Known predominantly as a paper-cut artist, Hiromi Moneyhun couldn’t pass up the opportunity to do her own take on an obelisk.

“A big part of the history of the First Coast are the Minorcans of Florida, to whom I am indirectly related through my husband, Roy Moneyhun,” explains the Jacksonville Beach-based artist. “When I first heard about Obelisk Art 450, I wanted to be a part of it, and as my own project gestated in my mind, I realized that the Minorcans were at its center.” Moneyhun’s pillar was created using 16-gauge rebar wire, a medium-sized slab of slate and a small mountain of marble chips. “I used the rebar wire to form human figures and the Catalan poetry of living Minorcan poet Ponç Pons and its English translation,” she says. “From the rebar wire, my husband made small hooks that we used to attach all the figures and words to the obelisk.” Moneyhun’s work, to be placed in front of the Oldest Wooden Schoolhouse, took “several hundreds of hours” to create.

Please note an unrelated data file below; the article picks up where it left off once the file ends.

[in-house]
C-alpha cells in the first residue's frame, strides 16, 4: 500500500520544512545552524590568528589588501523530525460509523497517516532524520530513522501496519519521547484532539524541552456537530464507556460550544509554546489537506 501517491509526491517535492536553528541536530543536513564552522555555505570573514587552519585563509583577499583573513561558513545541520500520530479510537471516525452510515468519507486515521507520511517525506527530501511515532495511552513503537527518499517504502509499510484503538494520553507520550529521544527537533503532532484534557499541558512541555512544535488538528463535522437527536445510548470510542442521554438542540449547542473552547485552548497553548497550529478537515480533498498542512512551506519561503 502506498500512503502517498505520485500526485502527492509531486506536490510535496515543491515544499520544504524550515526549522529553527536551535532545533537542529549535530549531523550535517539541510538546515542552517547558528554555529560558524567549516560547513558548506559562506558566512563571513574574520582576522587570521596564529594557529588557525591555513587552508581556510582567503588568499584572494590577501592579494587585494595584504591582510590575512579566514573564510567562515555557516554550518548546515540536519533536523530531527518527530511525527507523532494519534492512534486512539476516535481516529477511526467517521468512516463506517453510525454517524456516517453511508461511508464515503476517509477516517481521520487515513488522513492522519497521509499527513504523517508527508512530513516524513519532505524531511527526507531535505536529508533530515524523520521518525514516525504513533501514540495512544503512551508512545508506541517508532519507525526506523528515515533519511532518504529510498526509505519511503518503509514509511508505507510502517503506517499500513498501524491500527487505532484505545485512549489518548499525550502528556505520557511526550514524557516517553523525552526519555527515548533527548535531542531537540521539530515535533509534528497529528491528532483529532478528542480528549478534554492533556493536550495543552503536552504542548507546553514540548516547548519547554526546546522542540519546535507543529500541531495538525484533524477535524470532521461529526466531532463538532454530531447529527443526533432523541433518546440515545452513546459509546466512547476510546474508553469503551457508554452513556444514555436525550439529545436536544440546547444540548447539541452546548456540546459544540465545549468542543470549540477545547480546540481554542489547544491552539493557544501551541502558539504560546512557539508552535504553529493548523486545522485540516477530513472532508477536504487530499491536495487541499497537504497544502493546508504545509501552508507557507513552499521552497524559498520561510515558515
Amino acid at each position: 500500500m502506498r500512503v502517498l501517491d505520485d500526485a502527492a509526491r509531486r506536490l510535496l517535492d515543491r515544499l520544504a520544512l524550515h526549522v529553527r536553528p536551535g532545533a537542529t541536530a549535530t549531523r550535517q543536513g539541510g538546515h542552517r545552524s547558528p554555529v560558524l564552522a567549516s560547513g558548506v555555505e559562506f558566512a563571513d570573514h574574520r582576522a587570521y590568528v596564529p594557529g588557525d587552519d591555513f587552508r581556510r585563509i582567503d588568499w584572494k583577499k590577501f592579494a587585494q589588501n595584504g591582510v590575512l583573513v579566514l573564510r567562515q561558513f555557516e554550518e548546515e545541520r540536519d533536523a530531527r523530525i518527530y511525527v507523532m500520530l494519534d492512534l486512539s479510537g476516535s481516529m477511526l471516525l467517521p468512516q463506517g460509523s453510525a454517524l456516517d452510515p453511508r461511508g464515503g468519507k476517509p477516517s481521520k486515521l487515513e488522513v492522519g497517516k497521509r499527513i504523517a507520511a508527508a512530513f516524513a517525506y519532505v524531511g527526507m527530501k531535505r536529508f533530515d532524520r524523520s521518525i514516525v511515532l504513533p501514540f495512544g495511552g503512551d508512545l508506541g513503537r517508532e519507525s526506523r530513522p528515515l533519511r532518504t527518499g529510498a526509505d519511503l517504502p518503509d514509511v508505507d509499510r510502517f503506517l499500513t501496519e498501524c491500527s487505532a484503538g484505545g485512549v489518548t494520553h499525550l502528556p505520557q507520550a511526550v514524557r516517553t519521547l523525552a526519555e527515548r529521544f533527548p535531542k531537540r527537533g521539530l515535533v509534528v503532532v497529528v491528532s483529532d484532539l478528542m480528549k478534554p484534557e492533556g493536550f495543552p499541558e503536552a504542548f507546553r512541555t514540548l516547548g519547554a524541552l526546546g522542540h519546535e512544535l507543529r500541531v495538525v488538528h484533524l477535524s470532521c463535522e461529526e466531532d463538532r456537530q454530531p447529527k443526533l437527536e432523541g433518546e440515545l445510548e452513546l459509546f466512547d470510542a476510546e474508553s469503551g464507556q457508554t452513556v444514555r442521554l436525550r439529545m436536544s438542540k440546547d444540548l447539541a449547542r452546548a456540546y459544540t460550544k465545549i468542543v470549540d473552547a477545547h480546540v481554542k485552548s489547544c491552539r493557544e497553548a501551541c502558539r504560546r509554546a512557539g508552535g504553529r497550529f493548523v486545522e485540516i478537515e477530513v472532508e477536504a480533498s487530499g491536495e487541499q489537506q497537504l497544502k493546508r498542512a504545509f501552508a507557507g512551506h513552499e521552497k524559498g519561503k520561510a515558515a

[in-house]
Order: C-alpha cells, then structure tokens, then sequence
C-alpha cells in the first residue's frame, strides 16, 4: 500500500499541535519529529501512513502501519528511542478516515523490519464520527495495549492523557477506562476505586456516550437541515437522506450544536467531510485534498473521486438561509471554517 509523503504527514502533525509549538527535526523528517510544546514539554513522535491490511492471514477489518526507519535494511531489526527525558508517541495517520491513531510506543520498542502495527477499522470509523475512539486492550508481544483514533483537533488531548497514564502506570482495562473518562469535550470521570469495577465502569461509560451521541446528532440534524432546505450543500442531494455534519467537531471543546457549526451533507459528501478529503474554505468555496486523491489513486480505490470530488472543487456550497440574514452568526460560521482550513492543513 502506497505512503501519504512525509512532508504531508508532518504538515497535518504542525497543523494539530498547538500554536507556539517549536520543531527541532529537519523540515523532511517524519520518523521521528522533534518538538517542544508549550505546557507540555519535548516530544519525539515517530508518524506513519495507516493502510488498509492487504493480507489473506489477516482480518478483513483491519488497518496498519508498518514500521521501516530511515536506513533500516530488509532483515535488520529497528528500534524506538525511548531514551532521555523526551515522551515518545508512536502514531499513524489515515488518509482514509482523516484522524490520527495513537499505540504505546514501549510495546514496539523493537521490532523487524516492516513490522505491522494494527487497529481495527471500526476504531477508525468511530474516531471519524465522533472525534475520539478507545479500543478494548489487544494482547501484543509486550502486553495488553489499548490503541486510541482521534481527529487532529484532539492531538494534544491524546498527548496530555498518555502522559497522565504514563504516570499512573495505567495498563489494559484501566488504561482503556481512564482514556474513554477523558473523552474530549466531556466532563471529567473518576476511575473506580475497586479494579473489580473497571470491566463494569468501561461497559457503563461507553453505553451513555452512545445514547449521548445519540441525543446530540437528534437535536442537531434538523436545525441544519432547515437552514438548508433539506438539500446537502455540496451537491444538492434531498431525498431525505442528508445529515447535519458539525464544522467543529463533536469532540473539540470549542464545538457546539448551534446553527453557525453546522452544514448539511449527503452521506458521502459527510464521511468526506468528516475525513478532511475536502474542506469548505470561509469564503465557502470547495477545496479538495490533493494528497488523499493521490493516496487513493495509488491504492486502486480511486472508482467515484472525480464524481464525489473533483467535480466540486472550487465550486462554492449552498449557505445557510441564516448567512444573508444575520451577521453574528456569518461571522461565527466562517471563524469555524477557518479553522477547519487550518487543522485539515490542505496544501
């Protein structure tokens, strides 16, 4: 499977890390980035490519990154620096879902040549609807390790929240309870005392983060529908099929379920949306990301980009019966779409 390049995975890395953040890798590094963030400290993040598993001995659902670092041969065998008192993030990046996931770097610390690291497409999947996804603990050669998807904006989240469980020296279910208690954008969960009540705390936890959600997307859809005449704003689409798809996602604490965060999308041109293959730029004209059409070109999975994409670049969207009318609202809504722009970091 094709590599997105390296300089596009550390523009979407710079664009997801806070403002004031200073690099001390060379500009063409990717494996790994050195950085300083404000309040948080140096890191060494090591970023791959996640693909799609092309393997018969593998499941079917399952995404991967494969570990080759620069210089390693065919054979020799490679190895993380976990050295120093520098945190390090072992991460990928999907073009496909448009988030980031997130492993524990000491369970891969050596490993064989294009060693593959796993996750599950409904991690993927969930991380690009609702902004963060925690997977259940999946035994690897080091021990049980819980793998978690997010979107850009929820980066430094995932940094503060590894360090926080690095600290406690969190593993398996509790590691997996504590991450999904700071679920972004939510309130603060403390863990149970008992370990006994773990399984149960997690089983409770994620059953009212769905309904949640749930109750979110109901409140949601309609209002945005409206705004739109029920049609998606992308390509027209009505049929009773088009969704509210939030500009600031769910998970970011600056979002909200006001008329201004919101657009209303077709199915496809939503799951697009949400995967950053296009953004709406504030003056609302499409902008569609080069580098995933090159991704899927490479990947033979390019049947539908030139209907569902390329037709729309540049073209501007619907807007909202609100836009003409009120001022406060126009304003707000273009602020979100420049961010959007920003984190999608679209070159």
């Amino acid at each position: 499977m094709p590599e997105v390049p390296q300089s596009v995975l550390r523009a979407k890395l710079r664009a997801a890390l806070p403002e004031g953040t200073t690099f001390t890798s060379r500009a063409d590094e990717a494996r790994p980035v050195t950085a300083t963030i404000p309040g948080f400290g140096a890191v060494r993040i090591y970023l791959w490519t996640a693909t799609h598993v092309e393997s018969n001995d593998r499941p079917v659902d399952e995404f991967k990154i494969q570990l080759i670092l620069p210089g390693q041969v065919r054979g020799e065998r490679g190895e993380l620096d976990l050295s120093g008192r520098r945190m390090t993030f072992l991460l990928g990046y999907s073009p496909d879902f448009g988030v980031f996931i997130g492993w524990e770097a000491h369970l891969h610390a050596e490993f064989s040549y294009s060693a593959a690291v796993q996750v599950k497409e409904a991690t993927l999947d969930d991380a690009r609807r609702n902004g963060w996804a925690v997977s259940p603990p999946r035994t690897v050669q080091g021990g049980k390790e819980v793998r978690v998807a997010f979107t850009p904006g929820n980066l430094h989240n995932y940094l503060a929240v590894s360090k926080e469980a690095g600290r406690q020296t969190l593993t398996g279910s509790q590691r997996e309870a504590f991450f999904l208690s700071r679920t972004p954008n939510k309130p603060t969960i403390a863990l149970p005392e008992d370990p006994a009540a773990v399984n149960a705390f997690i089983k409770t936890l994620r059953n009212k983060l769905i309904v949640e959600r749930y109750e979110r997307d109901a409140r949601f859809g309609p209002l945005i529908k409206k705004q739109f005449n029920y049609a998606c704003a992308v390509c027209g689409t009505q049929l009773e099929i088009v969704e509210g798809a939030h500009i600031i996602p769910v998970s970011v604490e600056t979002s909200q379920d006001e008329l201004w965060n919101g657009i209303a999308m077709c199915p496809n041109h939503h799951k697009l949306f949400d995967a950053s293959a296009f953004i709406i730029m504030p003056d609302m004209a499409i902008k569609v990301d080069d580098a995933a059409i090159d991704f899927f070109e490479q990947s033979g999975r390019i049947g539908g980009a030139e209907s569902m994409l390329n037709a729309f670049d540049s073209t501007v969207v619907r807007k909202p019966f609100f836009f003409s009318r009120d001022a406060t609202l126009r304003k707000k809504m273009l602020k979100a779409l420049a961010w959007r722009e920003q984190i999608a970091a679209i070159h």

About EU Jacksonville

october, 2021